March 27, 2017, 8:48 pm
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Justice Carpio’s Benham Rise 101

THE notes by Supreme Court Senior Associate Justice Antonio T. Carpio on Benham Rise are very useful as the 13-million-hectare undersea region east of Luzon is in the news with the disclosure last week by Defense Secretary Delfin Lorenzana that Chinese survey ships were spotted in the area last year.

Filipinos are familiar with Scarborough or Panatag Shoal, Pag-asa island and other features in the disputed Spratlys in the South China Sea. But Benham Rise?

It seems that even President Duterte is not familiar with Benham Rise based on his answer to GMATV’s Joseph Morong’s question last Monday night.

Morong: Good evening, can I ask you about Benham Rise? This is separate from the PCA ruling on the West Philippine Sea.

PRRD (President Rodrigo R. Duterte): Human rights?

Morong: Hindi, sir, Benham.

PRRD: Benham.

Morong: Yeah, ‘coz recently, sir, ‘yon pong Foreign Ministry nila said, that the Philippines cannot claim Benham Rise as its own territory. Your reaction first to that kind of statement?

PRRD: Who said it?

Morong: The Chinese Foreign Ministry po.

PRRD: Because they are claiming it.

Morong: Correct, sir.

PRRD: So I can understand. So vis-à-vis I can also say, you cannot also claim that because I am claiming it. But let us not fight about ownership or sovereignty at this time because things are going great for my country. But kung panahon na, it becomes commercial to me, then as I have said whether you like it or not, we’ll have to talk about the arbitral ruling.

Even Morong is mistaken because China is not claiming ownership of Benham Rise.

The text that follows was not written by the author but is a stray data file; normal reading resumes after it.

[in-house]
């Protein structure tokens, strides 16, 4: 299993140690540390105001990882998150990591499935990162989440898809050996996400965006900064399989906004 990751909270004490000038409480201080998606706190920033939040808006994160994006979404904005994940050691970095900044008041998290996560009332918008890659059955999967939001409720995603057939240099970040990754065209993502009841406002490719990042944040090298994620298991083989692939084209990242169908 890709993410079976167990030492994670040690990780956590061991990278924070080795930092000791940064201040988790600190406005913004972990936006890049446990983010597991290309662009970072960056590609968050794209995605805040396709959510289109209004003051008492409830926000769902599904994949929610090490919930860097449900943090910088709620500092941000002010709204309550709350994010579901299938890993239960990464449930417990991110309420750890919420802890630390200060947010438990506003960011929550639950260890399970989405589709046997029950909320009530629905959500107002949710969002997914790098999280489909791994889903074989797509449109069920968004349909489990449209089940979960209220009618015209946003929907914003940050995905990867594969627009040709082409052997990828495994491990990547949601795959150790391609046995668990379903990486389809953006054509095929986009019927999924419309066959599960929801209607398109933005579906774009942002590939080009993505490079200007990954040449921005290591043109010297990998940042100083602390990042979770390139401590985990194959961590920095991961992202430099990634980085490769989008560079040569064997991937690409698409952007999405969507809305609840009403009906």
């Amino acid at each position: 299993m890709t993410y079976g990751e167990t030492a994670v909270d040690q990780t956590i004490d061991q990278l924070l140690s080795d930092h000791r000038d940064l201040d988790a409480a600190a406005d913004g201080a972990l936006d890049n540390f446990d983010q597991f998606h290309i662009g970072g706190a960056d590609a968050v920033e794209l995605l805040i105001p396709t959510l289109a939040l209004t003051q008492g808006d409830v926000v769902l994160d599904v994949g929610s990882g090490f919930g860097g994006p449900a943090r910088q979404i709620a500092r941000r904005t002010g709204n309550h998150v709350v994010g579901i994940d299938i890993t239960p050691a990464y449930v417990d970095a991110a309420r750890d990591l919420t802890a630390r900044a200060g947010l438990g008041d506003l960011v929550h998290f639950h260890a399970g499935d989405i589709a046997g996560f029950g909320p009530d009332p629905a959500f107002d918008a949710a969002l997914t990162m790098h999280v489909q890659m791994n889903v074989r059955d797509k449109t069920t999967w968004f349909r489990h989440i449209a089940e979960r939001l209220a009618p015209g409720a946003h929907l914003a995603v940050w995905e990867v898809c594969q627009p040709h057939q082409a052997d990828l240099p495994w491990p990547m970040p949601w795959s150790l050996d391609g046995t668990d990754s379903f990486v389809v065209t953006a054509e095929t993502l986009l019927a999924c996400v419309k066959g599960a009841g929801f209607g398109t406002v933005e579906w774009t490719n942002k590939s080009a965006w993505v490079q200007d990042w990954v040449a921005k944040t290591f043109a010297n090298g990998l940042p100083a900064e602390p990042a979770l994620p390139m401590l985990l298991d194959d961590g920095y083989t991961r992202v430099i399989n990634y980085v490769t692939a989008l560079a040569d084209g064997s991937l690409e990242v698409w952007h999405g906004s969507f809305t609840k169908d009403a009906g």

Here’s Senior Associate Justice Carpio’s brief on Benham Rise:

“Under international law, Benham Rise is not part of Philippine national territory because we do not have sovereignty over Benham Rise. However, we have “sovereign rights” (less than sovereignty, but exclusive and superior to the rights of other states) over Benham Rise. Under Article 77 of UNCLOS, we have the “sovereign right” to explore and exploit the oil, gas and other mineral resources in Benham Rise, and even the sedentary species (e.g., abalone, clams and oysters). The UN Commission on the Limits of the Continental Shelf has confirmed that Benham Rise is part of the Extended Continental Shelf (ECS) of the Philippines. 

“Other states, like China, have the right to conduct in Benham Rise (1) fishery research because the fish in the ECS belongs to mankind; (2) surveys on water salinity and water currents because the water column in the ECS belongs to mankind; and (3) depth soundings for navigational purposes because there is freedom of navigation in the ECS. If the Chinese vessels were looking for submarine passages and parking spaces, that would be part of freedom of navigation and the Philippines has no reason to complain.